Boasting one of the most talented lineups in modern music, Galactic are a band everyone should go and check out. And this isn’t some payola campaign…. If you find yourself sitting still while listening to one of their releases or at one of their shows, there is something seriously wrong with you and you should seek help. These guys wail!
Whether laying down some of the funkiest grooves this side of a James Brown concert, or bringing up such legends as Corey Glover from Living Colour to belt out a healthy dose of soulfully melodic lyrics, Galactic’s onstage performances demand attention… It’s just that good. Here… Check out the track “Ash Wednesday Sunrise” and tell me it ain’t gold?! That first drop is INSANE!
I caught up with keyboardist Rich Vogel prior to their performance in Syracuse, NY to discuss the group’s vicious blending of musical influences, monster back catalogue, upcoming collaborations, and what he thinks about stateside/international performances.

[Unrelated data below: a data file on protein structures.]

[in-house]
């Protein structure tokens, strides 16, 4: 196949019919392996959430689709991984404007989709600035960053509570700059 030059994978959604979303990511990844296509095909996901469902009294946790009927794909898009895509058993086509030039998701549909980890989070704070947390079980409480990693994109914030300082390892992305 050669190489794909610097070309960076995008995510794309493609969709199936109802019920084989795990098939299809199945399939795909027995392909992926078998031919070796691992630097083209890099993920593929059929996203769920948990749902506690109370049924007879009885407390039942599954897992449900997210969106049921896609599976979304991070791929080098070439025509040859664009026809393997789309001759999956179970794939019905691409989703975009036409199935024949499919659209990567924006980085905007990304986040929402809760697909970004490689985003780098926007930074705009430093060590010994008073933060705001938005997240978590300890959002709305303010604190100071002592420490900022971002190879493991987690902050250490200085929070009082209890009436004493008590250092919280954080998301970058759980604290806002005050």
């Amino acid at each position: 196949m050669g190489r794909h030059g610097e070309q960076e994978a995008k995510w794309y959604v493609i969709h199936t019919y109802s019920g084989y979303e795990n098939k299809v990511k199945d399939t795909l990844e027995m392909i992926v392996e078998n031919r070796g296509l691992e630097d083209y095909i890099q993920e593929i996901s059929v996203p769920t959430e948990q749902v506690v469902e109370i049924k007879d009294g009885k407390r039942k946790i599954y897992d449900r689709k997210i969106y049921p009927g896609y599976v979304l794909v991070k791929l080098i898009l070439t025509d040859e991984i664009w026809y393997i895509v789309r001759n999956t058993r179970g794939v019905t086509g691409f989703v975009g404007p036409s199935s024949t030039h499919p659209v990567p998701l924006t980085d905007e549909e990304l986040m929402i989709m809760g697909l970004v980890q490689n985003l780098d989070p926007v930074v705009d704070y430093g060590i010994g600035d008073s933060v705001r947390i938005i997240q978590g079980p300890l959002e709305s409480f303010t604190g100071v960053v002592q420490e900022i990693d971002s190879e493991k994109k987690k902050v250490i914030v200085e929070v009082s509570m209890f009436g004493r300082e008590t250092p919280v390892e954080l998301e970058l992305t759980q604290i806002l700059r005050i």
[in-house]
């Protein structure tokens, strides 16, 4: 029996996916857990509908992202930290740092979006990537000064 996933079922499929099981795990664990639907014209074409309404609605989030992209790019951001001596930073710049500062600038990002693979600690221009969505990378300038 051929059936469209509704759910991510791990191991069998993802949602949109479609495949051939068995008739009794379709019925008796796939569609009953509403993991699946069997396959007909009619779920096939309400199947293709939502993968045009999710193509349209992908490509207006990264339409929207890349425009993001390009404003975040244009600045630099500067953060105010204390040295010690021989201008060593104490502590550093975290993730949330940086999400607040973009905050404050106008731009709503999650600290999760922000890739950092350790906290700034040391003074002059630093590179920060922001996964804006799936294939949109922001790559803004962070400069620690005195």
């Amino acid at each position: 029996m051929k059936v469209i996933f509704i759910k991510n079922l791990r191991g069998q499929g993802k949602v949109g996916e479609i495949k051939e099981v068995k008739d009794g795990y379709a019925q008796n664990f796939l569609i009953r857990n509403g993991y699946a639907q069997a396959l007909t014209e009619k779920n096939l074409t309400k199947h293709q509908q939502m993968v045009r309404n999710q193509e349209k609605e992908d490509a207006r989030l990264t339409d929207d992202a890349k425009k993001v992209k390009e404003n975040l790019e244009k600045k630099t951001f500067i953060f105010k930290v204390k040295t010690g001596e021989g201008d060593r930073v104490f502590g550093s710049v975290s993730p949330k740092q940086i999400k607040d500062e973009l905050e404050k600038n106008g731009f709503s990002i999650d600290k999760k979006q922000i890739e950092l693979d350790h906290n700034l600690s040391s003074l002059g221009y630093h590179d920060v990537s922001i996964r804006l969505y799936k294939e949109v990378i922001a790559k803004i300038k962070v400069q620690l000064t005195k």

G- Hi Rich and thank you very much for taking the time to speak with Live High Five today! How is everything going with Galactic?
R- It’s going great! We’re here in Minneapolis watching some snow flurries fall on our third day of this run, and we’re on our way to see y’all in Syracuse!
G- Beautiful! How have the past couple of shows been? How are the crowds and how are you sounding?
R- They’ve been great, and I think the band sounds good, man. We’re warmed up and we cut our tetth on having David Shaw out here singing with us. He sounds great and is bringing a great energy to the stage, so you know, all systems go!
G- Love it! So, you are currently touring in support of your 2012 release, Carnivale Electricos, on ANTI- Records, correct?